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House of Lords Reform: A History

Volume 1. The Origins to 1937: Proposals Deferred- Book One: The Origins to 1911- Book Two: 1911–1937

Peter Raina

One of the peculiarities of British history is the development of a constitution headed by the Crown and the two Houses of Parliament. This system emerged to become a balance of democracy, efficiency and moderation that became the admiration of the world.
The contribution of the House of Lords to this balance is all too often overlooked. In this richly documented two-volume work, the author offers a detailed examination of the Lords’ constitutional position and the predicament they faced as the Commons increasingly championed popular rule. With a landowning membership based on the hereditary principle, the Lords struggled to adapt. Yet, valiant attempts were made. The author gives us the first thorough, full-length history of the Lords’ ambiguous responses to the new democracy and the stream of arguments, proposals and bills raised for reform of their House.
Drawing on speeches, letters, reports and memoranda of the times (some never previously published), the book brings to life the inner wranglings and arresting personalities, the hopes and anxieties and the sheer frustrations of a House divided between entrenched interests and idealism, and often threatened by progressives outside.
The two books in Volume One cover the period from the medieval origins of the House of Lords and proceed, through many tumultuous events, to the outbreak of the Second World War.
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Chapter 46: The Life Peers Bill: Viscount Elibank, 1929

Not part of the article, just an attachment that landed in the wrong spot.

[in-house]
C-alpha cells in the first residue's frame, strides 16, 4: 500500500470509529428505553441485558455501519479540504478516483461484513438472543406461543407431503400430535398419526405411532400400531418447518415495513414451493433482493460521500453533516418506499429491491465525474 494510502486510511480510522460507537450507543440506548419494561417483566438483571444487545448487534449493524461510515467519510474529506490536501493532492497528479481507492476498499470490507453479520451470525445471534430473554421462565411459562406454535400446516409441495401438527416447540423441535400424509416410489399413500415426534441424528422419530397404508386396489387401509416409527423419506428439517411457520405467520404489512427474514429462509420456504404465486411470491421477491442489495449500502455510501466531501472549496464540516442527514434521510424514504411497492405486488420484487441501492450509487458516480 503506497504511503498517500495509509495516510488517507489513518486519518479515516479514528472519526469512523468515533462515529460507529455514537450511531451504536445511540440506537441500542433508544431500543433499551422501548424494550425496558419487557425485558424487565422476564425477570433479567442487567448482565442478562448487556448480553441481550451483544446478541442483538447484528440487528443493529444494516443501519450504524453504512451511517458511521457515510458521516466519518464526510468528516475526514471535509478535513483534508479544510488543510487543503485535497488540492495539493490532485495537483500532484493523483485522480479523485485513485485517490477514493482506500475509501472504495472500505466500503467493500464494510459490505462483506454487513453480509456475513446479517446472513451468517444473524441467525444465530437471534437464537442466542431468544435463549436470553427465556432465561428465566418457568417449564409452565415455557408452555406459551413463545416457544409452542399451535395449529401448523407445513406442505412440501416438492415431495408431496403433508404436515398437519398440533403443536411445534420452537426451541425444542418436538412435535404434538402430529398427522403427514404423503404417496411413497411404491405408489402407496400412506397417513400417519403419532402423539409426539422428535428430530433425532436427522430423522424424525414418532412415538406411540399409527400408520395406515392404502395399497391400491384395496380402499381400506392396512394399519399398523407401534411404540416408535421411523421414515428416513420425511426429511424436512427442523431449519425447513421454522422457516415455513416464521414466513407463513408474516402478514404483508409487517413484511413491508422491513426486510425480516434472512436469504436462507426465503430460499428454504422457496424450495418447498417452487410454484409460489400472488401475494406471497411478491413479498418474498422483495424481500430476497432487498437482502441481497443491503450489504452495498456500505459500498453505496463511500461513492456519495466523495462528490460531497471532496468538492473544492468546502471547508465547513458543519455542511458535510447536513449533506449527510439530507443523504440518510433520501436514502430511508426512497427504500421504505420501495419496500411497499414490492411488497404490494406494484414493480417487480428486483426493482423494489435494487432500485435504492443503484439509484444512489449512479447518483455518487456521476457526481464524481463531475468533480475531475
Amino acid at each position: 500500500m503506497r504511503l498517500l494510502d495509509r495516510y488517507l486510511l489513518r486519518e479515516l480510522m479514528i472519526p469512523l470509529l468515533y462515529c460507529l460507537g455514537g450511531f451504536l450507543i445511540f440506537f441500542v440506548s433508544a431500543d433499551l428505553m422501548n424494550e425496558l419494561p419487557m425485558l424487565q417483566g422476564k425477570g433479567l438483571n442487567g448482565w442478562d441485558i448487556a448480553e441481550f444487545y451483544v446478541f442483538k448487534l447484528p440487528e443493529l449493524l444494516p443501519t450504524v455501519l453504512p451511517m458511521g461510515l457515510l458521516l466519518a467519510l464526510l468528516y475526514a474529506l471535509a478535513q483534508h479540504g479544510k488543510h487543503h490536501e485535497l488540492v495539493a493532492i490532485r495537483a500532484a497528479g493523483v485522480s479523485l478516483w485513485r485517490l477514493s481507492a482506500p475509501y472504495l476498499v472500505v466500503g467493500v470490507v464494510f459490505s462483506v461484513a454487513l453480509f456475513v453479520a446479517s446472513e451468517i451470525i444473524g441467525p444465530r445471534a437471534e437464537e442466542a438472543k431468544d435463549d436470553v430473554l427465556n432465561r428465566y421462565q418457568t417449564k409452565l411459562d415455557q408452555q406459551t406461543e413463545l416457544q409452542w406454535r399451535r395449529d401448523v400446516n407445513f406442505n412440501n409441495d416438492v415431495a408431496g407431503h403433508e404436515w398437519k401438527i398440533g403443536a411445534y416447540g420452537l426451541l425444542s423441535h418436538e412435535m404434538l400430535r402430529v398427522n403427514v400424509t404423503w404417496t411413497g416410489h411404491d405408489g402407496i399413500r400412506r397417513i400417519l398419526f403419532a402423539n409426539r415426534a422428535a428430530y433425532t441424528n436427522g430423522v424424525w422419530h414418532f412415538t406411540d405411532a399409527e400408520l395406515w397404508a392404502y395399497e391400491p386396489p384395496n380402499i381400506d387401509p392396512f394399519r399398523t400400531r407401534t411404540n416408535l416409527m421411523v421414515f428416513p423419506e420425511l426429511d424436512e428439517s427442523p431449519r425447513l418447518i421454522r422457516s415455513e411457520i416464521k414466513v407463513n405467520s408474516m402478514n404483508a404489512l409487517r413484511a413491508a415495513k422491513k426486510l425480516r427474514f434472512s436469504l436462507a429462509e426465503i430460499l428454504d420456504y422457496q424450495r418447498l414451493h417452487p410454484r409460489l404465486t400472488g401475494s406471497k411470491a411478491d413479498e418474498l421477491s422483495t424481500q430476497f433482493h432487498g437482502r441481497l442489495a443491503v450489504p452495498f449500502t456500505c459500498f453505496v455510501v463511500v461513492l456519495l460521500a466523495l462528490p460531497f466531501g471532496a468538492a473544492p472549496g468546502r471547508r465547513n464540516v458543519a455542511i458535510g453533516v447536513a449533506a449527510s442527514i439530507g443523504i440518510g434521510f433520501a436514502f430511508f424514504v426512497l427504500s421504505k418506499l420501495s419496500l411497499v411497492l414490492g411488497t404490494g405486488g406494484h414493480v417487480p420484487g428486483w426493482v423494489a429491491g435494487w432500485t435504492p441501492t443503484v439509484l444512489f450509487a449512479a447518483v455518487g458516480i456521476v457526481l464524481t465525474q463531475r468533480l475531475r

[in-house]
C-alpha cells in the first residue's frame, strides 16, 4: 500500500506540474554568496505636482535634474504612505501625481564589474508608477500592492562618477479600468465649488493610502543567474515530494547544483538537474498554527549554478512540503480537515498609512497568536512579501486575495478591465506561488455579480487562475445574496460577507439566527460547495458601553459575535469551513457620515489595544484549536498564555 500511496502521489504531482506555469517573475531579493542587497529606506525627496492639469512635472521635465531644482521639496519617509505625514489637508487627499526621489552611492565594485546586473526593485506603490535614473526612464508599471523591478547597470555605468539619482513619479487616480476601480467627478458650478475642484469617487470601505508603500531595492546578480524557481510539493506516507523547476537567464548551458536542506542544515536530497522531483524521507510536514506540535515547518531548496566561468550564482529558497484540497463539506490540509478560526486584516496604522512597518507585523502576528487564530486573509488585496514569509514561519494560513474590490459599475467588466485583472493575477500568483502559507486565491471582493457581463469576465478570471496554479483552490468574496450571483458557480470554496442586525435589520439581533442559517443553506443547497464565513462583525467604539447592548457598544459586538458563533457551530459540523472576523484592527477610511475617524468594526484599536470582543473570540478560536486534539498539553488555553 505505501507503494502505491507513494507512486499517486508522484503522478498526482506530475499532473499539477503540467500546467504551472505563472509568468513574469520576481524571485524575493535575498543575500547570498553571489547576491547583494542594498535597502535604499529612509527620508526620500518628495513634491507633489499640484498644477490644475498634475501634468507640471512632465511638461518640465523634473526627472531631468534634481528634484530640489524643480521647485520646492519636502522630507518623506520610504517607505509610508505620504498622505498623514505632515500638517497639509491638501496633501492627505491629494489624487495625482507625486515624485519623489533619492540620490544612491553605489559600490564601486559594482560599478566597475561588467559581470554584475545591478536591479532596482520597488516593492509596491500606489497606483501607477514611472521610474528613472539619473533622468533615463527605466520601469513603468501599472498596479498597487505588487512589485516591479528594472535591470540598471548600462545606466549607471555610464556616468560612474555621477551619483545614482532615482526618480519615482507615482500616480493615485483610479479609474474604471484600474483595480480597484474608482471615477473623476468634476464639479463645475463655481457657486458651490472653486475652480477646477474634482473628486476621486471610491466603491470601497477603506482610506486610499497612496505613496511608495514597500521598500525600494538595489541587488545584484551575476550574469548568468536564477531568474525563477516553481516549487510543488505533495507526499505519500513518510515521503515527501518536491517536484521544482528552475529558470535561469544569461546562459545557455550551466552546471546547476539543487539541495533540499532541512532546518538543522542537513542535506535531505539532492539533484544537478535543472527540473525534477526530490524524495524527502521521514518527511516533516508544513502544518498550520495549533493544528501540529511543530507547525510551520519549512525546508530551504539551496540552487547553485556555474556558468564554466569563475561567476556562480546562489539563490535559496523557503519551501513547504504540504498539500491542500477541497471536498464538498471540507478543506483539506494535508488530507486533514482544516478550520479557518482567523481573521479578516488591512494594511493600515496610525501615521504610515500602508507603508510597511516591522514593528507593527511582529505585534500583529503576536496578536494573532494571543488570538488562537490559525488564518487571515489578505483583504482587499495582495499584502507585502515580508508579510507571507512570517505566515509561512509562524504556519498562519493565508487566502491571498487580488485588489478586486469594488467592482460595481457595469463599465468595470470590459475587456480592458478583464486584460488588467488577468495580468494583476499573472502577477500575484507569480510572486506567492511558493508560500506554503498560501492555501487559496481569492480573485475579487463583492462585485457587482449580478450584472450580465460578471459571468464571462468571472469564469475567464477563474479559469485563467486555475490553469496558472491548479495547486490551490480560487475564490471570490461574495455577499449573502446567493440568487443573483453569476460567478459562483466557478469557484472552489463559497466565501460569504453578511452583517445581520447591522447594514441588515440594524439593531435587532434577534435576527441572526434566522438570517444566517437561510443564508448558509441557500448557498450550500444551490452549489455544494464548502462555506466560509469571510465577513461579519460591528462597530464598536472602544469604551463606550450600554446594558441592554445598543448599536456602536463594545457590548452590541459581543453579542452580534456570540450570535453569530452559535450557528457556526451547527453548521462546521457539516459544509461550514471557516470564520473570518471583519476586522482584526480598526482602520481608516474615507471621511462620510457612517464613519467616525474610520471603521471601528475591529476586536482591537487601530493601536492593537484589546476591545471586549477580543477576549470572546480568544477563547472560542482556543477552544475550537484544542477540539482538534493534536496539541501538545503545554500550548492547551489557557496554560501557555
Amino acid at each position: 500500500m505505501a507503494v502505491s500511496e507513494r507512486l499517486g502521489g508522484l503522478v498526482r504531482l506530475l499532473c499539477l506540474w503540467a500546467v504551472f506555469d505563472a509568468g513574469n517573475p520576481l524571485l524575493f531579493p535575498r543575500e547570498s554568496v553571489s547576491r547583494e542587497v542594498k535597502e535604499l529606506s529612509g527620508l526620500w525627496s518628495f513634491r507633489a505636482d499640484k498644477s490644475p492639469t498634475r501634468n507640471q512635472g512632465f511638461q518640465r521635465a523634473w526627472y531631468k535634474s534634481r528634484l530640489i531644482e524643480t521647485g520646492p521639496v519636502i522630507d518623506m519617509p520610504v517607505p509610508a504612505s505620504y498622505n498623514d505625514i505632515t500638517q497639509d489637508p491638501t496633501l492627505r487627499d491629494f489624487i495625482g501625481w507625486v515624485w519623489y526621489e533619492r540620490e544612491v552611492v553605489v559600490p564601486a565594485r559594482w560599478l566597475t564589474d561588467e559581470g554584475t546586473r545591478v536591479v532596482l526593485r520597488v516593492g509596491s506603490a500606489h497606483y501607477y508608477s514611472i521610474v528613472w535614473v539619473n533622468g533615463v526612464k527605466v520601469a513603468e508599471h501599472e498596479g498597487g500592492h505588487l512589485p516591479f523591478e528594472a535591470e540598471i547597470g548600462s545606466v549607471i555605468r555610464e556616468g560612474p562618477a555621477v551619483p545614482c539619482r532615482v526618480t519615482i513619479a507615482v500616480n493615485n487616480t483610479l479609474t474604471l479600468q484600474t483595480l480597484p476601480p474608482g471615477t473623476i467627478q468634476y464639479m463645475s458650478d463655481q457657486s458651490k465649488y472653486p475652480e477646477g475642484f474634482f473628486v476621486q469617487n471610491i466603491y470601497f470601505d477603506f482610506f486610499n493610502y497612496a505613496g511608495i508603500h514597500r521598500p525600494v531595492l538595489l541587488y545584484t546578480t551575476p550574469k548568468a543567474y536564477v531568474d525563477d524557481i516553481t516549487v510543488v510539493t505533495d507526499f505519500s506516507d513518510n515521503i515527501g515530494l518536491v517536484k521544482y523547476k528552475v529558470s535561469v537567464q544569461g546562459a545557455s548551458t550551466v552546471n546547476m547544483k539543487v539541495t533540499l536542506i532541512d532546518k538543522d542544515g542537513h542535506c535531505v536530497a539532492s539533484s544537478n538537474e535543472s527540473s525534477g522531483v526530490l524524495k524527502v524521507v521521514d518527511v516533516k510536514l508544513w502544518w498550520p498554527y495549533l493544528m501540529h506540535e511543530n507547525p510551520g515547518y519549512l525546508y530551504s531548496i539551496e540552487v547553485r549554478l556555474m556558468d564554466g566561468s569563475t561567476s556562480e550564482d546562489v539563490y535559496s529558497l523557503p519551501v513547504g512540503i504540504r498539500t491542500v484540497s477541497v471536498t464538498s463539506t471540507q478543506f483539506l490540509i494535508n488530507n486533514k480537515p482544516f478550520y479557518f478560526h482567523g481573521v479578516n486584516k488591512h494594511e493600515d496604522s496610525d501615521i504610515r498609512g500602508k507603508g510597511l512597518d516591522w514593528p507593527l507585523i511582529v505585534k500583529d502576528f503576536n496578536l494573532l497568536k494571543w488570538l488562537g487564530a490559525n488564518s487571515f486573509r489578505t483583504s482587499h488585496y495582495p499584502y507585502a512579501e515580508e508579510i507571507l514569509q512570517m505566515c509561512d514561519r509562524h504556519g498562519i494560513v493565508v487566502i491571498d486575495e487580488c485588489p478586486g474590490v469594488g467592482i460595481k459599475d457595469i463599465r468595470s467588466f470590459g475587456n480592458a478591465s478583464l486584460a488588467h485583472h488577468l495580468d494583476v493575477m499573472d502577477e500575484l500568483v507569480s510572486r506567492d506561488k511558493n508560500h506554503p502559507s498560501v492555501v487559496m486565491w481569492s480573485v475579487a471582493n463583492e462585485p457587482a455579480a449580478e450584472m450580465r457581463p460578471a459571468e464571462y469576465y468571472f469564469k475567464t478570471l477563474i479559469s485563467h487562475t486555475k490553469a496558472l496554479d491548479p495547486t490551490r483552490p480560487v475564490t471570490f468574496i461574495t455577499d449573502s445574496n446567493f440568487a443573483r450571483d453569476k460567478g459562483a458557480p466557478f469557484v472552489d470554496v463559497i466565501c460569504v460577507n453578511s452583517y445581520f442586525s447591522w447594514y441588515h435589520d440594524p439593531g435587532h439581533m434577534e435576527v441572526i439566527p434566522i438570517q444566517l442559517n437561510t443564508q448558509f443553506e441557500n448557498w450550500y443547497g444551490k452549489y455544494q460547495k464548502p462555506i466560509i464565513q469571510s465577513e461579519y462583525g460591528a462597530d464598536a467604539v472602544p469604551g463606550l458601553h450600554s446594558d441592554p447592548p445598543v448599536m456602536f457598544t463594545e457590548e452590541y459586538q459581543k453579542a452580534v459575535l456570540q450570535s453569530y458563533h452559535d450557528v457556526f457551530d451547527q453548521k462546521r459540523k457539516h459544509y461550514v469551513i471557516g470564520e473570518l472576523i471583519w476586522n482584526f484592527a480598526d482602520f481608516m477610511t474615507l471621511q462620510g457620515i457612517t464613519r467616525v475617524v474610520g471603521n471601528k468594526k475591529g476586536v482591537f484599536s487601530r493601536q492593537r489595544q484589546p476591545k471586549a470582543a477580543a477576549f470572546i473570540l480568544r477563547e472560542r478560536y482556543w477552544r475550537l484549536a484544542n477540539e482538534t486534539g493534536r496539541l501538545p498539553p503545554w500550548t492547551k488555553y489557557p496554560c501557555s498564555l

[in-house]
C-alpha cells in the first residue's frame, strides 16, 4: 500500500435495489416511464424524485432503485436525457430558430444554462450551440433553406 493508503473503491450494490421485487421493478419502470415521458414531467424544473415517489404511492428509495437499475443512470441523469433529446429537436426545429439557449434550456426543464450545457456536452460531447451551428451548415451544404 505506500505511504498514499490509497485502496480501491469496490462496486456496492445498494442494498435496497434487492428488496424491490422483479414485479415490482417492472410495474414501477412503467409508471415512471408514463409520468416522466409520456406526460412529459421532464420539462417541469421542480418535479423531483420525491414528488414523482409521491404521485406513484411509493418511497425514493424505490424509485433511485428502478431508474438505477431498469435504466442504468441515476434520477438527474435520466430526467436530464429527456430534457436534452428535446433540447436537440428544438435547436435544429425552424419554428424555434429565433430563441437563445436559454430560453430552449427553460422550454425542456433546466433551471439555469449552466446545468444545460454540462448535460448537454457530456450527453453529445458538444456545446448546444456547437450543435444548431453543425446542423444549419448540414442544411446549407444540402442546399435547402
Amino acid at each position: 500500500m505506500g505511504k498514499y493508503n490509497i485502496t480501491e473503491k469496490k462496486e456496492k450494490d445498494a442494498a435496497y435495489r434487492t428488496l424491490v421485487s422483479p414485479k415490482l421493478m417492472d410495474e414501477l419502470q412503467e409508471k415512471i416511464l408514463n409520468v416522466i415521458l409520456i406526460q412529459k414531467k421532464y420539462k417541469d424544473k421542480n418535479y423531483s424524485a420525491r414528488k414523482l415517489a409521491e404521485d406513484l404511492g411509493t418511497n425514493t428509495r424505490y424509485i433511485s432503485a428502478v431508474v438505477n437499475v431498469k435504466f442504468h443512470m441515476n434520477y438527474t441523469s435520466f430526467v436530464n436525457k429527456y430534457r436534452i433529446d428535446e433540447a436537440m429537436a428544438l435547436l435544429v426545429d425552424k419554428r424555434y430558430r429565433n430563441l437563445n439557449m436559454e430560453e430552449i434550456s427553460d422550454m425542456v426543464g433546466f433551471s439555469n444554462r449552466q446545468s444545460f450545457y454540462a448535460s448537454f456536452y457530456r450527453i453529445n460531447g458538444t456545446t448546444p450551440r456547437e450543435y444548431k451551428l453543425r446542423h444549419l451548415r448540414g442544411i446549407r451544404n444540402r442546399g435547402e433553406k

← ii. 442 | ii. 443 → CHAPTER FORTY-SIX

The Life Peers Bill: Viscount Elibank, 1929

On 28 February 1929, Viscount Elibank1 moved a bill aiming to make provision for the appointment of peers of parliament for life. He began by giving a brief historical account of the form in which this question had been brought before the House on former occasions. The principle of the appointment of life peers, he said, had aroused considerable controversy in the Lords. Although it had received the support of the most distinguished members of the House over a period of seventy years and had been accepted by a Lords’ select committee within the last twenty years, it had sadly gone no further than that. Viscount Elibank believed that any constitutional change ‘ought to be introduced and fathered by the Government of the day. But since the Government had not thought fit to introduce a measure of reform themselves it should be open to private members to undertake the initiative’. He was guided by this intention. The present bill was a short three-clause bill containing two provisions:2

First of all, I should like to point out that this Bill in no way interferes with the existing Prerogative of His Majesty to appoint hereditary Peers. So far as the principal object of the Bill is concerned, it will permit of the introduction into this House of individuals who, for various good reasons, would be embarrassed by taking an hereditary Peerage, but...

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